E  E f  Ei  Wfric
The work done
by friction.
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Fisica Generale - Alan Giambattista, Betty McCarty Richardson
§6.5 Gravitational Potential Energy
Part 2
The general expression for gravitational potential energy is:
GM1M 2
U r   
r
where U r     0
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Fisica Generale - Alan Giambattista, Betty McCarty Richardson
Example: What is the gravitational potential energy of a
body of mass m on the surface of the Earth?
GM e m
GM1M 2
U r  Re   

r
Re
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Fisica Generale - Alan Giambattista, Betty McCarty Richardson
§6.6 Work by a Variable Force
Work can be calculated by finding the area underneath a plot
of the applied force in the direction of the displacement
versus the displacement.
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Fisica Generale - Alan Giambattista, Betty McCarty Richardson
Example: What is the work done by the variable force shown
below?
Fx (N)
F3
F2
F1
x1
x2
x3
x (m)
The work done by F1 is
W1  F1 x1  0
The work done by F2 is
W2  F2 x2  x1 
The work done by F3 is
W3  F3 x3  x2 
The net work is then W1+W2+W3.
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Fisica Generale - Alan Giambattista, Betty McCarty Richardson
By hanging masses on a spring we find that stretch 
applied force. This is Hooke’s law.
For an ideal spring: Fx = -kx
Fx is the magnitude of the force exerted by the free end of
the spring, x is the measured stretch of the spring, and k is
the spring constant (a constant of proportionality; its units
are N/m).
A larger value of k implies a stiffer spring.
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Fisica Generale - Alan Giambattista, Betty McCarty Richardson
Example (text problem 6.48): (a) If forces of 5.0 N applied to
each end of a spring cause the spring to stretch 3.5 cm from
its relaxed length, how far does a force of 7.0 N cause the
same spring to stretch?
For springs Fx. This allows us to write
F1 x1
 .
F2 x2
F2
 7.0 N 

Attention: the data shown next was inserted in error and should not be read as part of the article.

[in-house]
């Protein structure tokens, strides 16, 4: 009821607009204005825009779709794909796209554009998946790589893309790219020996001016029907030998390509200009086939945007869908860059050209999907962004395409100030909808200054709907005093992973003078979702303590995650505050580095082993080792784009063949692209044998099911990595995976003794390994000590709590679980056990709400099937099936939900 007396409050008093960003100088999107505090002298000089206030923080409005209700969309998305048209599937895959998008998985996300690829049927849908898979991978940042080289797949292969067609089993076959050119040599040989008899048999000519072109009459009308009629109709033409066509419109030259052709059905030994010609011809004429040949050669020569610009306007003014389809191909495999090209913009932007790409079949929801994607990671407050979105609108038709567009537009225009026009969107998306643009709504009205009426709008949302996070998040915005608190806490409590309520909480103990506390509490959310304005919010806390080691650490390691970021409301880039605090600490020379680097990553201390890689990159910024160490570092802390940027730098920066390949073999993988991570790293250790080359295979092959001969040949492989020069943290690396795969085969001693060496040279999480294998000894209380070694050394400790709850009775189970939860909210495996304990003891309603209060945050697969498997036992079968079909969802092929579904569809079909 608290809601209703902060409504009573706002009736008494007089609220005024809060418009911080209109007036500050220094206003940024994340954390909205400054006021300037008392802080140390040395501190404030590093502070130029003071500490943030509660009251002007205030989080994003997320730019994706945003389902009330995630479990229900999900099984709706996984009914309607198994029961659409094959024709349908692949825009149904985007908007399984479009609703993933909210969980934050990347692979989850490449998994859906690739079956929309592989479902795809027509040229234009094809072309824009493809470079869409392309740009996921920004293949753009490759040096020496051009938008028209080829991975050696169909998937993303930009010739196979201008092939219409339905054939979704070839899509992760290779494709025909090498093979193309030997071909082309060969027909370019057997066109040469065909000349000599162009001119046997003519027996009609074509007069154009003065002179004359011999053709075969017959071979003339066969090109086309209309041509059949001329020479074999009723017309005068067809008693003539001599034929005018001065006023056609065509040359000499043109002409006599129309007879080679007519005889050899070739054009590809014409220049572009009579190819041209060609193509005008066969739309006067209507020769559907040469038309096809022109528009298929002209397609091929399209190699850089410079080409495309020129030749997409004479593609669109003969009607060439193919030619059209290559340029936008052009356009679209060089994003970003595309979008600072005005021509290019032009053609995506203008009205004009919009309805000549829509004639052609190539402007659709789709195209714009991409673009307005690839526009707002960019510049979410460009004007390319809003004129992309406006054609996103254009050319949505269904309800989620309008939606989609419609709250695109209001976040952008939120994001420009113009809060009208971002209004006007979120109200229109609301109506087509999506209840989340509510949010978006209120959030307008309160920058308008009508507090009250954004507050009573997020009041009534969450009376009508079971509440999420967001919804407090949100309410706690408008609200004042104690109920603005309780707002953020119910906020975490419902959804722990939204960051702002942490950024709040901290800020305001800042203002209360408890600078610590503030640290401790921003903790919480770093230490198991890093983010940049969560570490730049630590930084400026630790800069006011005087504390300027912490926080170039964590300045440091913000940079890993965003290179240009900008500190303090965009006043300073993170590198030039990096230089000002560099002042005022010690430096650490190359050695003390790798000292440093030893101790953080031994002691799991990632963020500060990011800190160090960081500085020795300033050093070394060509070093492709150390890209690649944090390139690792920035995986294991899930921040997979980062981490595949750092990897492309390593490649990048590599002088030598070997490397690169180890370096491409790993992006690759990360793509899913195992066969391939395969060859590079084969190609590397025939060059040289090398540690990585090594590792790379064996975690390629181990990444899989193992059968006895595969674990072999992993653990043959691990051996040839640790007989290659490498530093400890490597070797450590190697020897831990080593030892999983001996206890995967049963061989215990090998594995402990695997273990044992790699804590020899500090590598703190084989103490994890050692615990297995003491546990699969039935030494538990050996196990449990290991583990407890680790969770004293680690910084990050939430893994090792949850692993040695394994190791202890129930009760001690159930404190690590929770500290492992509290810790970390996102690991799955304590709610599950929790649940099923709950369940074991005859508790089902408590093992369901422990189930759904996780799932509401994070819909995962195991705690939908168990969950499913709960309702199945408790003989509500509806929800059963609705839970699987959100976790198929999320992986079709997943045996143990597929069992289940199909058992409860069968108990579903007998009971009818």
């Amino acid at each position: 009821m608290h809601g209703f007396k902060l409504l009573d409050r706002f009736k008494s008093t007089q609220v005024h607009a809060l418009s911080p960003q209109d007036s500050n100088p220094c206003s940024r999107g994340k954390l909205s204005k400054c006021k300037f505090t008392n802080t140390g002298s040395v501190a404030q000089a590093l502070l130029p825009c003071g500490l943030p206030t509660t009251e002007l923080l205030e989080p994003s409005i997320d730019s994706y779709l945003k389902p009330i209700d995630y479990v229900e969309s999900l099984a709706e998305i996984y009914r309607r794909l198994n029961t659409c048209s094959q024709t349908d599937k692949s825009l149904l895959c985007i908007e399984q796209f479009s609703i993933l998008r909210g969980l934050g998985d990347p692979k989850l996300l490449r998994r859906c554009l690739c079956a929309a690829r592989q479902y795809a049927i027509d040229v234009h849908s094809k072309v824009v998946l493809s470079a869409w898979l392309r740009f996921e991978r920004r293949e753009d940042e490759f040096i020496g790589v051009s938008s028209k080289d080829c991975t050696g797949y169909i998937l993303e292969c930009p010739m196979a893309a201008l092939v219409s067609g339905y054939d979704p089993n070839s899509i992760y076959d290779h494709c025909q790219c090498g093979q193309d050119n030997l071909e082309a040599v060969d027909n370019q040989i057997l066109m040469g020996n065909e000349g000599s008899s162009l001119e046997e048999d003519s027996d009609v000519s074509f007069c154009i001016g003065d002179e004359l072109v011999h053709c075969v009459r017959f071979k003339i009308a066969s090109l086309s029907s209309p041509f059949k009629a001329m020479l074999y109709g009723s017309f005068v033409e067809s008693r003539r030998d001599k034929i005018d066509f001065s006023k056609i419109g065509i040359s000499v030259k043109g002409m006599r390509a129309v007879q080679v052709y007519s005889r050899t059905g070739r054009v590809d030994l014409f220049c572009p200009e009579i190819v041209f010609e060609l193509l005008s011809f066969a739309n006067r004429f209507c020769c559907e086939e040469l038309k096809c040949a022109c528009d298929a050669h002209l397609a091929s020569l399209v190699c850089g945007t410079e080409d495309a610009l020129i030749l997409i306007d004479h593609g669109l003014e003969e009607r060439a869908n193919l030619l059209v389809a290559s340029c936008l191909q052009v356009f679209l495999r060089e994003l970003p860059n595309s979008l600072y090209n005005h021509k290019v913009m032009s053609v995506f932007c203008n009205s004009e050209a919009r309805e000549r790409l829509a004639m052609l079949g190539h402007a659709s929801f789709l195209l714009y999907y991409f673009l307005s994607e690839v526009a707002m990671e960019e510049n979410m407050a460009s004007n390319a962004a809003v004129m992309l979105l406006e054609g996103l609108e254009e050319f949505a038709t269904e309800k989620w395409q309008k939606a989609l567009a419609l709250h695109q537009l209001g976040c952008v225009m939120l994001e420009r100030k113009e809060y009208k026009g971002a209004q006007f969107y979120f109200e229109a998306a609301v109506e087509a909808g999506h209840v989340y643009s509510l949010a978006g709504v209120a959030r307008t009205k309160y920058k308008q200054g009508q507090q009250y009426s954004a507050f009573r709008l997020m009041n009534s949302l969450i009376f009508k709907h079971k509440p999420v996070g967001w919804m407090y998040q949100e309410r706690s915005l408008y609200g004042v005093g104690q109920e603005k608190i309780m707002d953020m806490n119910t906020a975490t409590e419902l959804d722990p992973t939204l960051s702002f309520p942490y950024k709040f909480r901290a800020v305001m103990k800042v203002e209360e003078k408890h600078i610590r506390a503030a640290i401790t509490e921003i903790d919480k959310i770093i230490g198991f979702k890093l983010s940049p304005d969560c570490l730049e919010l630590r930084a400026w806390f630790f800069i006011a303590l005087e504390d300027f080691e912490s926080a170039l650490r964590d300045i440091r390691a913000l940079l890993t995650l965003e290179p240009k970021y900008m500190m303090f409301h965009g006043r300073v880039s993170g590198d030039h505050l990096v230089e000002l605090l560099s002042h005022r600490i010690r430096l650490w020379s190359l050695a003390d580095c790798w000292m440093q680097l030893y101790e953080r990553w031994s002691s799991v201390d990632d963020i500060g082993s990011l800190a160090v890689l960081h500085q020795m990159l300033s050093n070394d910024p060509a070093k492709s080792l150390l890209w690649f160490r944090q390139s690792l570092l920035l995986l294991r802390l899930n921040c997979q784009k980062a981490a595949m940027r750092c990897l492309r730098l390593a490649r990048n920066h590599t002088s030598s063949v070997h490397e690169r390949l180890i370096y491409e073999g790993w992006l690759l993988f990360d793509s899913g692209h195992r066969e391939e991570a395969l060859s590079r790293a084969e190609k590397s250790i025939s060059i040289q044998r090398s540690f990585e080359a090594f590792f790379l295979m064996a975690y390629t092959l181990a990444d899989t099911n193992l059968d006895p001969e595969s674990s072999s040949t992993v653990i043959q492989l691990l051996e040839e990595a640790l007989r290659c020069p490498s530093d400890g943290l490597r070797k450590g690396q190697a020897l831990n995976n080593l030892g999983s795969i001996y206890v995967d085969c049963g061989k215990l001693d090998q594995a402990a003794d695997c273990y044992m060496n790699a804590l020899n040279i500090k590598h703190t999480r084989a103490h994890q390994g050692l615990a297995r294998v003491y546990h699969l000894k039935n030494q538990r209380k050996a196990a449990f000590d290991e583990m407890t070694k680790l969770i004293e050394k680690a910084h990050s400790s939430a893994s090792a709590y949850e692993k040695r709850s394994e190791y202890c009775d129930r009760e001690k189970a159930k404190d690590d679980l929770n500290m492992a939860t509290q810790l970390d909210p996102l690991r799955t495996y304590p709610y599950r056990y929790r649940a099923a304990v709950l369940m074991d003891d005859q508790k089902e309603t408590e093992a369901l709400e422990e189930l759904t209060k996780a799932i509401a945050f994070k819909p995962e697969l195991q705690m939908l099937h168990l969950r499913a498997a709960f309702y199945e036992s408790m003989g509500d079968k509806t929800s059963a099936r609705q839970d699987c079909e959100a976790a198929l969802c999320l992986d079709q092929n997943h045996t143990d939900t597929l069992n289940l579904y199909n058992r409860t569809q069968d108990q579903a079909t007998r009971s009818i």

Solving for x2: x2 
x1  
3.5 cm  4.9 cm.
F1
 5.0 N 
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Fisica Generale - Alan Giambattista, Betty McCarty Richardson
Example continued:
(b) What is the spring constant of this spring?
F1 5.0 N
k

 1.43 N/cm.
x1 3.5 cm
Or
F2 7.0 N
k

 1.43 N/cm.
x2 4.9 cm
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Fisica Generale - Alan Giambattista, Betty McCarty Richardson
Example (text problem 6.46): An ideal spring has k = 20.0
N/m. What is the amount of work done (by an external
agent) to stretch the spring 0.40 m from its relaxed length?
Fx (N)
kx1
x1=0.4 m
x (m)
W  Area under curve
1
1
1
2
 kx1 x1   kx12  20.0 N/m 0.4 m   1.6 J
2
2
2
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Fisica Generale - Alan Giambattista, Betty McCarty Richardson
§6.7 Elastic potential energy
The work done in stretching/compressing a spring transfers
energy to the spring.
1 2
U s  kx
2
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Fisica Generale - Alan Giambattista, Betty McCarty Richardson
Example: A box of mass 0.25 kg slides along a horizontal,
frictionless surface with a speed of 3.0 m/s. The box
encounters a spring with k = 200 N/m. How far is the spring
compressed when the box is brought to rest?
Ei  E f
U i  Ki  U f  K f
1 2 1 2
0  mv  kx  0
2
2
 m
v  0.11 m
x  

k


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Fisica Generale - Alan Giambattista, Betty McCarty Richardson
§6.8 Power
Power is the rate of energy transfer.
Average Power
E
Pav 
t
Instantaneous Power
P  Fv cos
The unit of power is the watt. 1 watt = 1 J/s = 1 W.
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Fisica Generale - Alan Giambattista, Betty McCarty Richardson
Example (text problem 6.73): A race car with a mass of
500.0 kg completes a quarter-mile (402 m) race in a time of
4.2 s starting from rest. The car’s final speed is 125 m/s.
What is the engine’s average power output? Neglect friction
and air resistance.
E U  K
Pav 

t
t
1 2
mv
K 2 f


 9.3 105 watts
t
t
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Fisica Generale - Alan Giambattista, Betty McCarty Richardson
Summary
•Conservation of Energy
•Calculation of Work Done by a Constant or Variable
Force
•Kinetic Energy
•Potential Energy (gravitational, elastic)
•Power